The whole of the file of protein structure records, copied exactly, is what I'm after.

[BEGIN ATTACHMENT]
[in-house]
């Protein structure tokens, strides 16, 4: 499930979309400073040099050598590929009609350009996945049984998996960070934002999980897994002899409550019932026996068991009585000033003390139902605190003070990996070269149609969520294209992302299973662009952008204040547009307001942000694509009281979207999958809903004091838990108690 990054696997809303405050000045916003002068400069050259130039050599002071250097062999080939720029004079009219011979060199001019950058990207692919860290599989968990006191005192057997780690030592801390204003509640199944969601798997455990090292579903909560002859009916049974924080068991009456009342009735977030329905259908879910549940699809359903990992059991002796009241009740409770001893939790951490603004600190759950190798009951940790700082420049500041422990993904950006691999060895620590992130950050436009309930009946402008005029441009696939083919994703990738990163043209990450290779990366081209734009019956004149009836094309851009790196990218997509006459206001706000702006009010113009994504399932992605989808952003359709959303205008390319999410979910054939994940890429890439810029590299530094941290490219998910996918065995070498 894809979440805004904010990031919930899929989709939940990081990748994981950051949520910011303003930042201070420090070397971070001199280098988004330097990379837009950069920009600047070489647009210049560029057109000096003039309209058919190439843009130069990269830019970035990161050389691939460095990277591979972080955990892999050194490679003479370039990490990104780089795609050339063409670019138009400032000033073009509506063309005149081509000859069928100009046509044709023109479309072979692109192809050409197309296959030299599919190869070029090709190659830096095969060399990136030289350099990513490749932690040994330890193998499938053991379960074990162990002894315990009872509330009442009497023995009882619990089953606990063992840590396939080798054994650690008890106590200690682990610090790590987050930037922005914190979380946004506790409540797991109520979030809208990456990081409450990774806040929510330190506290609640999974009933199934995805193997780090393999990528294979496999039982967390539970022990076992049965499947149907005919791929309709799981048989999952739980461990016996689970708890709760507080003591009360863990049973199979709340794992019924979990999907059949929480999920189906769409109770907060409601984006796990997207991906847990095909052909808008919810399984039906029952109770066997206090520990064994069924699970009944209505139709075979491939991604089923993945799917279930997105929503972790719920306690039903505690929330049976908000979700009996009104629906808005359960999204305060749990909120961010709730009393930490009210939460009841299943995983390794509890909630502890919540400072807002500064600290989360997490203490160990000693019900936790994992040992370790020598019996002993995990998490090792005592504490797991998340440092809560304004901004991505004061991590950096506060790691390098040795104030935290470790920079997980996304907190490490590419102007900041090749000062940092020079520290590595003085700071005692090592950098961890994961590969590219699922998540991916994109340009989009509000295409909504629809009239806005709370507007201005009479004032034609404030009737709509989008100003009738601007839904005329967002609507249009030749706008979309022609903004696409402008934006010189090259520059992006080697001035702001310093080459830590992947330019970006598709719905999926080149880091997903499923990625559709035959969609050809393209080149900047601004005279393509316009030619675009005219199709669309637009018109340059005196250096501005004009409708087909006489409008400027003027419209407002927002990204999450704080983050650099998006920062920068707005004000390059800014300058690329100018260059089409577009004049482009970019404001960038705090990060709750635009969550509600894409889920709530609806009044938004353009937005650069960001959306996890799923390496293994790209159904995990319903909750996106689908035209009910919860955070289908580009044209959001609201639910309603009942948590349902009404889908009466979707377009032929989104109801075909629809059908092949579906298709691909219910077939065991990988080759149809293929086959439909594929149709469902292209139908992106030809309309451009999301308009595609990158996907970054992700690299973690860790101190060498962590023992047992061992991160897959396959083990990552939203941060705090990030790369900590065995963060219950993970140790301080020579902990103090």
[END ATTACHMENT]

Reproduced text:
[in-house]
């Protein structure tokens, strides 16, 4: 499930979309400073040099050598590929009609350009996945049984998996960070934002999980897994002899409550019932026996068991009585000033003390139902605190003070990996070269149609969520294209992302299973662009952008204040547009307001942000694509009281979207999958809903004091838990108690 990054696997809303405050000045916003002068400069050259130039050599002071250097062999080939720029004079009219011979060199001019950058990207692919860290599989968990006191005192057997780690030592801390204003509640199944969601798997455990090292579903909560002859009916049974924080068991009456009342009735977030329905259908879910549940699809359903990992059991002796009241009740409770001893939790951490603004600190759950190798009951940790700082420049500041422990993904950006691999060895620590992130950050436009309930009946402008005029441009696939083919994703990738990163043209990450290779990366081209734009019956004149009836094309851009790196990218997509006459206001706000702006009010113009994504399932992605989808952003359709959303205008390319999410979910054939994940890429890439810029590299530094941290490219998910996918065995070498 894809979440805004904010990031919930899929989709939940990081990748994981950051949520910011303003930042201070420090070397971070001199280098988004330097990379837009950069920009600047070489647009210049560029057109000096003039309209058919190439843009130069990269830019970035990161050389691939460095990277591979972080955990892999050194490679003479370039990490990104780089795609050339063409670019138009400032000033073009509506063309005149081509000859069928100009046509044709023109479309072979692109192809050409197309296959030299599919190869070029090709190659830096095969060399990136030289350099990513490749932690040994330890193998499938053991379960074990162990002894315990009872509330009442009497023995009882619990089953606990063992840590396939080798054994650690008890106590200690682990610090790590987050930037922005914190979380946004506790409540797991109520979030809208990456990081409450990774806040929510330190506290609640999974009933199934995805193997780090393999990528294979496999039982967390539970022990076992049965499947149907005919791929309709799981048989999952739980461990016996689970708890709760507080003591009360863990049973199979709340794992019924979990999907059949929480999920189906769409109770907060409601984006796990997207991906847990095909052909808008919810399984039906029952109770066997206090520990064994069924699970009944209505139709075979491939991604089923993945799917279930997105929503972790719920306690039903505690929330049976908000979700009996009104629906808005359960999204305060749990909120961010709730009393930490009210939460009841299943995983390794509890909630502890919540400072807002500064600290989360997490203490160990000693019900936790994992040992370790020598019996002993995990998490090792005592504490797991998340440092809560304004901004991505004061991590950096506060790691390098040795104030935290470790920079997980996304907190490490590419102007900041090749000062940092020079520290590595003085700071005692090592950098961890994961590969590219699922998540991916994109340009989009509000295409909504629809009239806005709370507007201005009479004032034609404030009737709509989008100003009738601007839904005329967002609507249009030749706008979309022609903004696409402008934006010189090259520059992006080697001035702001310093080459830590992947330019970006598709719905999926080149880091997903499923990625559709035959969609050809393209080149900047601004005279393509316009030619675009005219199709669309637009018109340059005196250096501005004009409708087909006489409008400027003027419209407002927002990204999450704080983050650099998006920062920068707005004000390059800014300058690329100018260059089409577009004049482009970019404001960038705090990060709750635009969550509600894409889920709530609806009044938004353009937005650069960001959306996890799923390496293994790209159904995990319903909750996106689908035209009910919860955070289908580009044209959001609201639910309603009942948590349902009404889908009466979707377009032929989104109801075909629809059908092949579906298709691909219910077939065991990988080759149809293929086959439909594929149709469902292209139908992106030809309309451009999301308009595609990158996907970054992700690299973690860790101190060498962590023992047992061992991160897959396959083990990552939203941060705090990030790369900590065995963060219950993970140790301080020579902990103090």